Mentorship played a huge role for me at Gibson Dunn. I was fortunate to work with Orin Snyder, one of the top trial lawyers in the United States. He taught me a lot about how to be a great lawyer, as well as how to inspire a team and stay true to yourself while working hard at a job that can be all consuming. I came away from my time at Gibson Dunn loving the practice of law and a lot of that had to do with working with Orin and others who inspired me and taught me to be the best that I could be.

Which other female leaders do you admire and why?

I’ve admired many female leaders from afar. Most recently, I’ve been very impressed by Sheryl Sandberg’s willingness to speak frankly not only about work, but also about the personal impact of losing her husband, showing that being a true leader is about more than who you are in the workplace.

I most admire the female leaders I know personally and to whom I’ve looked up over the years. To name just a few, Liz Dressel (Founder of Legacy Silicon Valley), Cynthia Arato (Founding Partner at Shapiro Arato LLP), Ashlie Beringer (Deputy General Counsel at Facebook), and Jennifer Rearden, Barbara Becker, Rashida LaLande, and Anne Champion (all Partners at Gibson, Dunn & Crutcher LLP). Although they’re all lawyers, I’ve seen each of these extraordinary women pave their own path in very different ways, both personally and professionally.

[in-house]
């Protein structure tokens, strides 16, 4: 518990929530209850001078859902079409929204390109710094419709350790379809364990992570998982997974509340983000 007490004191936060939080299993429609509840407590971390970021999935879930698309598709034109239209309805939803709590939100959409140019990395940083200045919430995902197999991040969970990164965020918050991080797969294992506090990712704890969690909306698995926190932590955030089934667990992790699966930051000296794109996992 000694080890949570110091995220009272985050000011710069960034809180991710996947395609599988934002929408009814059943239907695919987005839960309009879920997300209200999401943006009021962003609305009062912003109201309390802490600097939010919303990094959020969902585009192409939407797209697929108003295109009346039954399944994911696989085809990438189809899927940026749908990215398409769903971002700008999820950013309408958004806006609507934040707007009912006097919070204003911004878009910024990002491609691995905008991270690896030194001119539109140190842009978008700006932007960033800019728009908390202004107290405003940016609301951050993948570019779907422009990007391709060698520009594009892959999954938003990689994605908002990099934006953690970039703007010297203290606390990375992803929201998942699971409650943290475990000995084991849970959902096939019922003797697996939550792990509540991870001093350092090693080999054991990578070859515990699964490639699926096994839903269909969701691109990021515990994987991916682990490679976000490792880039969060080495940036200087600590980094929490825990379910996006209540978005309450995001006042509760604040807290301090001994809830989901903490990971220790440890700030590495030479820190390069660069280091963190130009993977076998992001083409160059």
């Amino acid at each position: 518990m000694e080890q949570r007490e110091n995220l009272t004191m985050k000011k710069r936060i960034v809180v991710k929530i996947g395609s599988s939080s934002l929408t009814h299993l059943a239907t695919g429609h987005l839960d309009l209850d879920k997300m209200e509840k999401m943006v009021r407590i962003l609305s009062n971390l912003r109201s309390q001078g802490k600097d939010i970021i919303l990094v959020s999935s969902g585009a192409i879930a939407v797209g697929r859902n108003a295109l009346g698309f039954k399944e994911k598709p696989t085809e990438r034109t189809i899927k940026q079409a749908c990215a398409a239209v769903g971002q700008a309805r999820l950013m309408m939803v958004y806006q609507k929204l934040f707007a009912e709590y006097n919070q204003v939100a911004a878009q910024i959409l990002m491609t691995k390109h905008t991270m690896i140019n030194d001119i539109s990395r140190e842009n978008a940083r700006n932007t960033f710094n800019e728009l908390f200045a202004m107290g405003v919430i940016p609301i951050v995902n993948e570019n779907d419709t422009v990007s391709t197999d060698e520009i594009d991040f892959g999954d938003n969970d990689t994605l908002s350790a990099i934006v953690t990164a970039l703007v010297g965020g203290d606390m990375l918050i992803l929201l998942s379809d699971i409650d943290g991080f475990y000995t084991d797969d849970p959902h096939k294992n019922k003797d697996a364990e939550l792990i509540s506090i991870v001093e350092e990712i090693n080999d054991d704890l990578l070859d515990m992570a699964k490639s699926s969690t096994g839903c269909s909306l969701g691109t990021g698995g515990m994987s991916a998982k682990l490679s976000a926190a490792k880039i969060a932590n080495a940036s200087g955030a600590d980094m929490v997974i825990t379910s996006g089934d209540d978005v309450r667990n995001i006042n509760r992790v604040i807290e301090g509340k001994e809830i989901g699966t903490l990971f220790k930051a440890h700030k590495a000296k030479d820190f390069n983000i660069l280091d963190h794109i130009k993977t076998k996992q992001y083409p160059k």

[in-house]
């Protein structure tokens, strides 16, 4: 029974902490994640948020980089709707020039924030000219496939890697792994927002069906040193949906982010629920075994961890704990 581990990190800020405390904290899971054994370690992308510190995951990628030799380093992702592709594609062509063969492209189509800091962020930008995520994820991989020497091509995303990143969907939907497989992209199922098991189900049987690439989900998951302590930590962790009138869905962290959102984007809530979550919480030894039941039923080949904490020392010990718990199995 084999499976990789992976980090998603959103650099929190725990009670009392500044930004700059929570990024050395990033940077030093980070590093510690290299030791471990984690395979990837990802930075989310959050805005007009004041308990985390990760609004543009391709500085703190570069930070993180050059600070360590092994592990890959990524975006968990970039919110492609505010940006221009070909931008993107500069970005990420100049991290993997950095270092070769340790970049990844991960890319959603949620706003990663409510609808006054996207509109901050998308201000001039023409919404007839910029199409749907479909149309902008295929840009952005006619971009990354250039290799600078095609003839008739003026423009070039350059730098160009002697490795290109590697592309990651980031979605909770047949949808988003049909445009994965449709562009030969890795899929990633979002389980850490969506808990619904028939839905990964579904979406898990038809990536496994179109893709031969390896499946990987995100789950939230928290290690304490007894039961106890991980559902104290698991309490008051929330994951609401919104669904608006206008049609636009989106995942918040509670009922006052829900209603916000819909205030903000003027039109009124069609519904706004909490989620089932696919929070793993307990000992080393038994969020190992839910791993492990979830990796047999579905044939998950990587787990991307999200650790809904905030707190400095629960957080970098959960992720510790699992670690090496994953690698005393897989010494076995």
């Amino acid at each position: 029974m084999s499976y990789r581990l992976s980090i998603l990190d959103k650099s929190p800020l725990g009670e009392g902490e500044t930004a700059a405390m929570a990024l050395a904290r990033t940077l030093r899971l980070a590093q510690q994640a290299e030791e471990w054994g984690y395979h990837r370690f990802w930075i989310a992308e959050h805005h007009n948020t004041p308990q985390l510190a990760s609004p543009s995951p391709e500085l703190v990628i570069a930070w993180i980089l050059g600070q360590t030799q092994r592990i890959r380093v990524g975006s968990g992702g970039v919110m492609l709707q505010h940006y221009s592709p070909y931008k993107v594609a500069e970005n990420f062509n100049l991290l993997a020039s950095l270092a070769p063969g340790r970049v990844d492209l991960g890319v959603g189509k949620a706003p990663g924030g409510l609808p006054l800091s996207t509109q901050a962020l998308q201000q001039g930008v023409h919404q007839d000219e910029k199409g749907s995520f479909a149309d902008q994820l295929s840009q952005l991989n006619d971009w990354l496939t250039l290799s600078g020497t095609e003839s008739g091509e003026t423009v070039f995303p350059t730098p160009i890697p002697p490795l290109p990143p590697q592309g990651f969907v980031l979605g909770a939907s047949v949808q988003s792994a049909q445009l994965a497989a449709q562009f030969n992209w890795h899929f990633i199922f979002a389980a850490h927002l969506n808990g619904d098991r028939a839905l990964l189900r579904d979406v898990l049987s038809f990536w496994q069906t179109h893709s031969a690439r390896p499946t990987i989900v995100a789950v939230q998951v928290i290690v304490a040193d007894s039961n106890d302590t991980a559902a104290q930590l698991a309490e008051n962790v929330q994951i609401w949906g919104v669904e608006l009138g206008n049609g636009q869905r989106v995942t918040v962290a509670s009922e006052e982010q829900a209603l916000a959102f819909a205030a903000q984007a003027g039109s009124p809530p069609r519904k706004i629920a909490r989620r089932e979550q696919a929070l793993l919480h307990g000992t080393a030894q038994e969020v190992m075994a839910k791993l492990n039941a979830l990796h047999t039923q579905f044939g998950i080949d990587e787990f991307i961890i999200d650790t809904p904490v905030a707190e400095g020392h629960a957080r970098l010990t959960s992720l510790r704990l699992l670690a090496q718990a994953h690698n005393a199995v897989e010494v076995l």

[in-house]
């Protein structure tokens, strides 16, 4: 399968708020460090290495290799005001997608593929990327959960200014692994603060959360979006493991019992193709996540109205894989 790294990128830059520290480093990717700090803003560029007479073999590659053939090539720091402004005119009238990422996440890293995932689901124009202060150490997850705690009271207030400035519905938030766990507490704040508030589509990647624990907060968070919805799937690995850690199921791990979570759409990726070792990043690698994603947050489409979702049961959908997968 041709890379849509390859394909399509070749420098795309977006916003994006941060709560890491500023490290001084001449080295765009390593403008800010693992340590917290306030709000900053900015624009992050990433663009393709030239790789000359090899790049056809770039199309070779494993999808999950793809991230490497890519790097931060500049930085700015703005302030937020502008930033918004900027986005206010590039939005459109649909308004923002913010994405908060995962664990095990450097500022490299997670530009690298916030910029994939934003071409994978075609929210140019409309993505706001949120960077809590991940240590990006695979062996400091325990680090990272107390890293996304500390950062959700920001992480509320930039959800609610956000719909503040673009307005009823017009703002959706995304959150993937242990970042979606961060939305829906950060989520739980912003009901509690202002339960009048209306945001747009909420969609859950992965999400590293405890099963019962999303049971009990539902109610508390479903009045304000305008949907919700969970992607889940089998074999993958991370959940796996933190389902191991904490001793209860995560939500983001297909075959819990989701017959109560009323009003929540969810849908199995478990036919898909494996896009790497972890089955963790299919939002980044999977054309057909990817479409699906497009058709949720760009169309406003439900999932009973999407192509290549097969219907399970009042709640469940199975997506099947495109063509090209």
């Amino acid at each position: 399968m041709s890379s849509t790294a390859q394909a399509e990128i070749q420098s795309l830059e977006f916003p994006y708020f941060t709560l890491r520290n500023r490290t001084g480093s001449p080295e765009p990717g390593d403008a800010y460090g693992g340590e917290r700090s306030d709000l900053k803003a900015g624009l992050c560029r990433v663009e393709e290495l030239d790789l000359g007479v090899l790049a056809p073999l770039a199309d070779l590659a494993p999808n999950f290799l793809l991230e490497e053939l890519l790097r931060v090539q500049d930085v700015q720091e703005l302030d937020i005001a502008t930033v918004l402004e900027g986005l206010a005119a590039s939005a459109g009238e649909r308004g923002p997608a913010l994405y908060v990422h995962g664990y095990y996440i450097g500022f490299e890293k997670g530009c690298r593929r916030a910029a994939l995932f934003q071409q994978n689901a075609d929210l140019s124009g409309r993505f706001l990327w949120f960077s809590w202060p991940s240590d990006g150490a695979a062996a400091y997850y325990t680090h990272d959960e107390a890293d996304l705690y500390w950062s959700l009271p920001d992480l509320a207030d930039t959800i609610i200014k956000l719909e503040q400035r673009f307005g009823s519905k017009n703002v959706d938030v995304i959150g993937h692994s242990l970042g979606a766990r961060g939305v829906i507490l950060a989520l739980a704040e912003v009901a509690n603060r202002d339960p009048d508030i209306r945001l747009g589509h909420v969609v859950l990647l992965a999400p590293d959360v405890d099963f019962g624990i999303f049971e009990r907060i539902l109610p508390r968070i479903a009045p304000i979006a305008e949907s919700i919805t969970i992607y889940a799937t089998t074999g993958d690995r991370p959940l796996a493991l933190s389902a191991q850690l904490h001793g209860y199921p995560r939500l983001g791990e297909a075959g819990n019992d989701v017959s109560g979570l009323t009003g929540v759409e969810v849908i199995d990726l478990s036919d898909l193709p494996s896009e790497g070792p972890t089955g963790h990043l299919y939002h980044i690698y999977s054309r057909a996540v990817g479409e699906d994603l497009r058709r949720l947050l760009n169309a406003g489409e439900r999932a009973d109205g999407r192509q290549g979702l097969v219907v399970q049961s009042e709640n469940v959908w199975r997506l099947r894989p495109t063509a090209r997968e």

What do you want Allegory to accomplish in the next year?

I want to broaden our reach. Sales and marketing have never come naturally to me, so while I am proud of our product and happy customers, I know we can do a better job of spreading the word. We are in the process of partnering with a number of people and organizations to ramp up our sales and marketing efforts to get Allegory in front of more litigation teams, and I’m very excited about reaching more people that we can help.